LGBT Center highlights events for the 4th Annual Queer Studies Conference.

The intersection between academics and activism is not an avenue many students can find, but the LGBT and Women’s centers aim to bring those areas together in an informal setting.

The 4th Annual Queer Studies Conference this year is “Queer Justice: Struggles and Strategies," which aims to examine queer plight in areas of class, religion, race and disability and how activism in those areas intersect.

As part of the conference, the Ohio University Women’s Center will host an interview with author and fat and queer activist Charlotte Cooper via Google Hangouts.

Women’s Center director M. Geneva Murray will facilitate the interview, which will cover a gamut of topics related to the spectrums of fat and queer activism.

Fat activism is the promotion of the idea that people with all body sizes deserve the same rights and dignity, according to a previous Post report.

“What we’re going to be talking about is how you can define fat activism, what fat activism is and the proxies that have been used to describe fat activism,” Murray said. “But also, since it’s the Queer Studies Conference, we’re going to be talking about the ways in which there’s an intersection between fat activism and queer activism and what queer activism looks like within the context of fat activism.”

The interview is only part of the plan for day one of the Queer Studies Conference, which includes a screening of the documentary In the Turn followed by a discussion with director Erica Tremblay on Thursday and panel presentations created by students.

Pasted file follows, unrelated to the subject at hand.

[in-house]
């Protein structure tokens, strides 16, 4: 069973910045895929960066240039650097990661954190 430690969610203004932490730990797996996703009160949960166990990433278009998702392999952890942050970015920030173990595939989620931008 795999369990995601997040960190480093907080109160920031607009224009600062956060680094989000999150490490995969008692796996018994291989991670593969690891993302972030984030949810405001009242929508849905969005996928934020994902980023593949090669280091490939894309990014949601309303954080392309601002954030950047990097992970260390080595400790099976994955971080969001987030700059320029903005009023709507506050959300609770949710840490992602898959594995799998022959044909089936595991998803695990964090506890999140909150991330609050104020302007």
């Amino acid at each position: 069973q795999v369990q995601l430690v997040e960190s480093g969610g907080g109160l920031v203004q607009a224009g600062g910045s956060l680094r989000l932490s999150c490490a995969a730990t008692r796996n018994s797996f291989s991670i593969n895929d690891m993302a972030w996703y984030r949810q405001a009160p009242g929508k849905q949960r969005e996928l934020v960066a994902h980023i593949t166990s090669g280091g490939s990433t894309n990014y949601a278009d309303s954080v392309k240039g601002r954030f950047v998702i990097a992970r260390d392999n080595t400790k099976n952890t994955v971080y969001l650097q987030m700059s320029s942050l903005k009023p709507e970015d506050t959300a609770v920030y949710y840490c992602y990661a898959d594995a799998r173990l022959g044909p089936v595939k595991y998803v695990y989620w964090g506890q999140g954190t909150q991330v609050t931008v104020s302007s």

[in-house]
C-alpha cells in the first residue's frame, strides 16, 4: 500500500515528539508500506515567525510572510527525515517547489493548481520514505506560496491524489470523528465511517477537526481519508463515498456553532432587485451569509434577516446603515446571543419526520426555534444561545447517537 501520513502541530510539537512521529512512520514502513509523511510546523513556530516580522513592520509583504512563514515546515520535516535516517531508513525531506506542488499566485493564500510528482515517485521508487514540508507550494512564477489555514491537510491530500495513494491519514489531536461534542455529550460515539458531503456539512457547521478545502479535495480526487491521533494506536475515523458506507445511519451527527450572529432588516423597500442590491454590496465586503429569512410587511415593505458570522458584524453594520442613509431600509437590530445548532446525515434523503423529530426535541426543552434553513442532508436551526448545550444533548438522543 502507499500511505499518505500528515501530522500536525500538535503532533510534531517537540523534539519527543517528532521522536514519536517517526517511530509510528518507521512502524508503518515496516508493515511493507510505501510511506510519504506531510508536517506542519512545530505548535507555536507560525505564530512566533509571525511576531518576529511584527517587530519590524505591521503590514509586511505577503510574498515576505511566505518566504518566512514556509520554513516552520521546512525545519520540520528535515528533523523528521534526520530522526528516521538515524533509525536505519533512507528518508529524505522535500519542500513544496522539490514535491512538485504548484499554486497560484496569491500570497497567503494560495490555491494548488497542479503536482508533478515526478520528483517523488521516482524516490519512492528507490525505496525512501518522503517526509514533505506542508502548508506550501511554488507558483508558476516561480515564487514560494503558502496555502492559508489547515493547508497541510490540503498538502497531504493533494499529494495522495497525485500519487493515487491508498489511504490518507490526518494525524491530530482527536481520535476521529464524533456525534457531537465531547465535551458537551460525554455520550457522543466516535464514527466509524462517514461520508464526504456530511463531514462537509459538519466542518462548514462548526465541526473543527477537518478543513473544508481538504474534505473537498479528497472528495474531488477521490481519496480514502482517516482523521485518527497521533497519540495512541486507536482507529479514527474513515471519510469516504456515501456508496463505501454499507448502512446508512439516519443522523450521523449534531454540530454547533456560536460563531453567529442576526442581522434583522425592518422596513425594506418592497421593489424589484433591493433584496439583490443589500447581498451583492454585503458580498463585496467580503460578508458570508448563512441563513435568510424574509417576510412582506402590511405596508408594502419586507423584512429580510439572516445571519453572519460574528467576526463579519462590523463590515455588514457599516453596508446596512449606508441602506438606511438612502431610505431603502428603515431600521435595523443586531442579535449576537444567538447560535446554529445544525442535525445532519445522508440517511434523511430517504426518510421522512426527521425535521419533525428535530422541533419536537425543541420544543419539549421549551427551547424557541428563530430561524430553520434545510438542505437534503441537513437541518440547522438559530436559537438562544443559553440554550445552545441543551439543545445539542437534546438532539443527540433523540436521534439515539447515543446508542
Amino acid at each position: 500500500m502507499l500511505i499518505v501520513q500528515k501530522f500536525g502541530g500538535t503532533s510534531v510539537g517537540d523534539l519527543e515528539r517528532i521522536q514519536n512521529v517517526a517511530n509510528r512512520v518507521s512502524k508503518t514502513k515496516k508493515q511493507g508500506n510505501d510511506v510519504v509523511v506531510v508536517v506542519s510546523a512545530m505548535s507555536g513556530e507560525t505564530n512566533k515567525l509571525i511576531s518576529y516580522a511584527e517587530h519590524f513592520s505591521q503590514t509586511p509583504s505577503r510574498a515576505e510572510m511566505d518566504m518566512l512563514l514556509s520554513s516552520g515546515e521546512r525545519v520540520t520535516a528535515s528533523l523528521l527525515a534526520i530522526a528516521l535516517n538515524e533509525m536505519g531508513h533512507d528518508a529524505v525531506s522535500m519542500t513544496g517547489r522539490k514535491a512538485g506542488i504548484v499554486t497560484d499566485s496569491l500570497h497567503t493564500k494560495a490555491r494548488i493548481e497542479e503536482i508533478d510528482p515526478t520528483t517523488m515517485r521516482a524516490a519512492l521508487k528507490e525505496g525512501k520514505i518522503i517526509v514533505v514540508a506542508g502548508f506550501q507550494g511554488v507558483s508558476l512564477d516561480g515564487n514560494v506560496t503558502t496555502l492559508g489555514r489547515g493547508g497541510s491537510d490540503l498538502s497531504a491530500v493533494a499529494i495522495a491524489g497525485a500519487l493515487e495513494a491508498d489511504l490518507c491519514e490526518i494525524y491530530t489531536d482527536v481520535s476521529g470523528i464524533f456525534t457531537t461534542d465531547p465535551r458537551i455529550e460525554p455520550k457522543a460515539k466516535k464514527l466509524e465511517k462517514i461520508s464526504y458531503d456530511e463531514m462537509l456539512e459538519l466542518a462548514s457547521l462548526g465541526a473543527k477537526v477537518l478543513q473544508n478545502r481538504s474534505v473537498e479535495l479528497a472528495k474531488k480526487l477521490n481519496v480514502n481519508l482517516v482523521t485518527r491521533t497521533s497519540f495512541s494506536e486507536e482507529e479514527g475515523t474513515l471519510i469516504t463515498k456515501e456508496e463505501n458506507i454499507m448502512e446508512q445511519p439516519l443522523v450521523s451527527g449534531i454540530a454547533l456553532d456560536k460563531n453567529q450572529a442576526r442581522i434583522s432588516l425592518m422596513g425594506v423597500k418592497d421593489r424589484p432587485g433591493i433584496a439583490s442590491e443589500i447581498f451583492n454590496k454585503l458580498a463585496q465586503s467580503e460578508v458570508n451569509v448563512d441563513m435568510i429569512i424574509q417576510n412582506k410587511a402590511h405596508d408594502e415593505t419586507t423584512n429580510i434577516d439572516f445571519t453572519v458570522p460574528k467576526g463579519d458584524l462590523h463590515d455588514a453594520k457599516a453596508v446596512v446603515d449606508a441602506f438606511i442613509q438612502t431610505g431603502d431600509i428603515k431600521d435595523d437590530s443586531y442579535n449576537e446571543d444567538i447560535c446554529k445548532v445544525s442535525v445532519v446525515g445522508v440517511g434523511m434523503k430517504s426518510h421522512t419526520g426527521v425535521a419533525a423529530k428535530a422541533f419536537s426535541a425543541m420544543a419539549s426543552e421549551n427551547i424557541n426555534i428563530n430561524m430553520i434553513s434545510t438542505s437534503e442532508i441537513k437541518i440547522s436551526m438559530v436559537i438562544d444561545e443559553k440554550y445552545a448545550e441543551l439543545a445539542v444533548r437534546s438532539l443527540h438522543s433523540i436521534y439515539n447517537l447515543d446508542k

Friday will feature a keynote presentation and workshop by Southerners on New Ground, a regional Queer Liberation organization group that represents people of color, immigrants, undocumented people and those within the working class and rural towns, among many other groups.

“The conference is centered around intersectionality and identity.” Ryan Lovingood, graduate assistant for the LGBT Center, said. “We have both academic and activist examples, because this is about the intersection of activism and real-world identities.”

Cooper was chosen for the Queer Studies Conference because of the way she can relate topics to students, Murray said.   

“She’s relatable in the sense that she does not believe that her research should be left to those in the Ivory tower or buried behind a paywall in some scholarly journal, but that it should be accessible to everyone regardless of educational background and access,” Murray said. 

The event also will allow time for OU students to ask Cooper their own questions at the end of the interview.

“Often I think when we hear fat activism we think of things like body positivity or eating disorder movements for recovery," Murray said. "But those are really simplistic representations that can in some ways make fat activism seem prettier, rather than actually engaging with a lot of the acts that fat activists are working on.”

{{tncms-asset app="editorial" id="eb582e68-f5d4-11e5-ae97-9fdb24e7de3e"}}

Cooper’s latest book, Fat Activism: A Radical Social Movement, also will be discussed in Thursday’s interview. The book examines fat activism and its intersection with queer activism. It is based on the research Cooper did when pursuing her Ph.D.  

“She also spends time making sure that the people she’s wanting to connect with it are going to be able to understand it,” Murray said. “(Cooper) speaks to students in a way they can understand. Charlotte is someone who is accessible. She’s exciting, she’s active, and I think she’s a really wonderful role-model.”


Comments powered by Disqus